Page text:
A few months back I was working on a game for which I needed to be able to calculate the points of intersection between a line and an ellipse. I wanted enemies and the hero to be able to collide with and avoid an elliptical obstruction in the middle of the game. I also wanted to be able to calculate whether enemies had a line-of-sight to their targets, given this elliptical obstruction. I did some searching to see if anyone had written a class to handle this. Keith Hair wrote a very nice class that does this with a circle. Aaron Clinger and Mike Creighton wrote a a very nice Ellipse class, but it didn’t deal with ellipse-line intersections, only ellipse-point intersection and general ellipse calculations such as area and circumference. Both of these are great finds, but neither of them did what I was looking for.
Since I couldn’t find what I was looking for I decided I would write it myself and since Aaron and Mike’s Ellipse class had so many useful features I though I’d have my class extend theirs. Here is a demo of my EllipseExt class which has all the bells and whistles of Aaron and Mikes Ellipse class plus some intersection calculation methods added:
You will notice that by dragging one of the nodes inside the ellipse you lose a point of intersection. However if you switch on the “extend line indefinitely” option the nodes will no longer act as start->end points but rather 2 points that define an infinite line. This is a feature I found helpful for game programming, so I decided to build it in as an optional argument of the getIntersections() method. There is another optional argument that came out thinking about game logic; the sort option. With sort set to true, the getIntersections() method will sort the points by proximity to the first node used to define the line (i.e. the first required argument). This can be very helpful if one of the line’s nodes is a hero or enemy approaching the ellipse and you need to know which of the returned points represents the potential point of impact.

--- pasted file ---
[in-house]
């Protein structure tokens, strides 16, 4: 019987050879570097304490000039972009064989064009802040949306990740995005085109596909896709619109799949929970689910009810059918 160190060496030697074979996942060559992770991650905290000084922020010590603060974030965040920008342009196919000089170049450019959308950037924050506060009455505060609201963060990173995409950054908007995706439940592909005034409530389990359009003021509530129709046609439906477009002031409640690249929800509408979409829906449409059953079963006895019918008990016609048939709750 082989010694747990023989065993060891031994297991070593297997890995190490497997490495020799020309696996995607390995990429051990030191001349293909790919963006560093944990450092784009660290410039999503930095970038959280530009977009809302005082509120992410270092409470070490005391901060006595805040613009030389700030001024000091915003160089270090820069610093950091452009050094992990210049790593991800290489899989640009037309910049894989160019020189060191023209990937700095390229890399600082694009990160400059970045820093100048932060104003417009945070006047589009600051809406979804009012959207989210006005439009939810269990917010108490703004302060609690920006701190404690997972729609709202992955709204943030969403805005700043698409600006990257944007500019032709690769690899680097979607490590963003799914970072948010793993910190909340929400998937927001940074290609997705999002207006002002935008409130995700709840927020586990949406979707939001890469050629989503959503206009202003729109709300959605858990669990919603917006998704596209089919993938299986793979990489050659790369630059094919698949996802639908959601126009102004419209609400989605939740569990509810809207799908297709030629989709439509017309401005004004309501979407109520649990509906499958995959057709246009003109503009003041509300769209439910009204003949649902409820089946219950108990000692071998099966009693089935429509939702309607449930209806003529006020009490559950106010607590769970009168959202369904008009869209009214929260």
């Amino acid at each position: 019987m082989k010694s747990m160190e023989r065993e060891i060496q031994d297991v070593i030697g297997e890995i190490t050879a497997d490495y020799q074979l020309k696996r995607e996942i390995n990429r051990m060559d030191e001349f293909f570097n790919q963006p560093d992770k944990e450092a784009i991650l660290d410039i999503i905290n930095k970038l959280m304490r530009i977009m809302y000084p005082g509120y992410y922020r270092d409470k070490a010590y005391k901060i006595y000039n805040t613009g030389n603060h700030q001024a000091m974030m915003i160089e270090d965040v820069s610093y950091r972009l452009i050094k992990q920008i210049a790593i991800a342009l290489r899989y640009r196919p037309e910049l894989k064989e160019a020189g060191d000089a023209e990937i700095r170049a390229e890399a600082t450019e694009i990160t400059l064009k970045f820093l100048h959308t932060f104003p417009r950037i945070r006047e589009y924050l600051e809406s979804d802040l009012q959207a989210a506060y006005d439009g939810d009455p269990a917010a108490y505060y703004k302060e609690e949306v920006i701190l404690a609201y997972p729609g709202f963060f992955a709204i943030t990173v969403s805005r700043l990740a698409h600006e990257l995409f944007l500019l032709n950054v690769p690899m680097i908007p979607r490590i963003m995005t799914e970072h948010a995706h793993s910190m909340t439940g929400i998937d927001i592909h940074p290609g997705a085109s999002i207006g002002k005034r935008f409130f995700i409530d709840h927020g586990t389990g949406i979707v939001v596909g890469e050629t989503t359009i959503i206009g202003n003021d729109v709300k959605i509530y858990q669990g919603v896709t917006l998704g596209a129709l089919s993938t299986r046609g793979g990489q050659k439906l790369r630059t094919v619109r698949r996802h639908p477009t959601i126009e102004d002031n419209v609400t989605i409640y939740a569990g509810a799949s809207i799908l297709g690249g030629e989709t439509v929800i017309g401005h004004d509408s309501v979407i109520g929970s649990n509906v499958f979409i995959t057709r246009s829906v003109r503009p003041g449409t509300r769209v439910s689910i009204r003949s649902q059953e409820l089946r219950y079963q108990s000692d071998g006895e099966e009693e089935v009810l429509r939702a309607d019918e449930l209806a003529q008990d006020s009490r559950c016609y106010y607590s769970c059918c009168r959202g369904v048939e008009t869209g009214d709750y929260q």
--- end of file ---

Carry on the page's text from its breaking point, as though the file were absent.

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// generic form public function getIntersections(p1:Point,p2:Point,extend:Boolean=false,sort:Boolean=false):Array // define points that make up our line var A = new Point(mouseX,mouseY); var B = new Point(0,0); // create an ellipse 200x100 at (50,50) var ellipse:EllipseExt(50,50,200,100); // Example 1: // find intersections of line AB and ellipse BETWEEN points A and B var ar:Array = ellipse.getIntersections(A,B); // Example 2: // find intersections of line AB and ellipse DEFINED BY points A and B var ar:Array = ellipse.getIntersections(A,B,true); // Example 3: // find intersections of line AB and ellipse BETWEEN points A and B // ar will contain the point of intersection that is closest to point A var ar:Array = ellipse.getIntersections(A,B,false,true);
There are a few other available methods, which I’ll refer to as shortcut methods because each of these can be achieved through the getIntersections method. However, these 4 methods either handle some of the logic you’d otherwise need to build around the getIntersections() method OR they’re acceptably lighter options depending on what you need to know about the line and the ellipse interaction. These are commented further in the EllipseExt class itself, but here’s a preview:
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// simply determines if there is an intersection point at all (line-of-sight) checkForIntersection(p1:Point,p2:Point):Boolean // returns the point of intersection between the center of the ellipse and pt getPointCenterIntersection(pt:Point):Point // returns points of intersection on the ellipse at the given y coordinate getInersectionsFromY(y:Number):Array // returns points of intersection on the ellipse at the given x coordinate getInersectionsFromX(x:Number):Array
The classes and source code for the above demo can be downloaded here.
I’d like to add some additional methods to this class, specifically for calculating tangent lines/points, which would be useful for pathfinding routes around an ellipse. But I figured that this was far along enough that it was worth sharing. If you have questions or find a bug, please feel free to contact me and I’ll be happy to do what I can to help. I hope you’ll find this useful. Enjoy!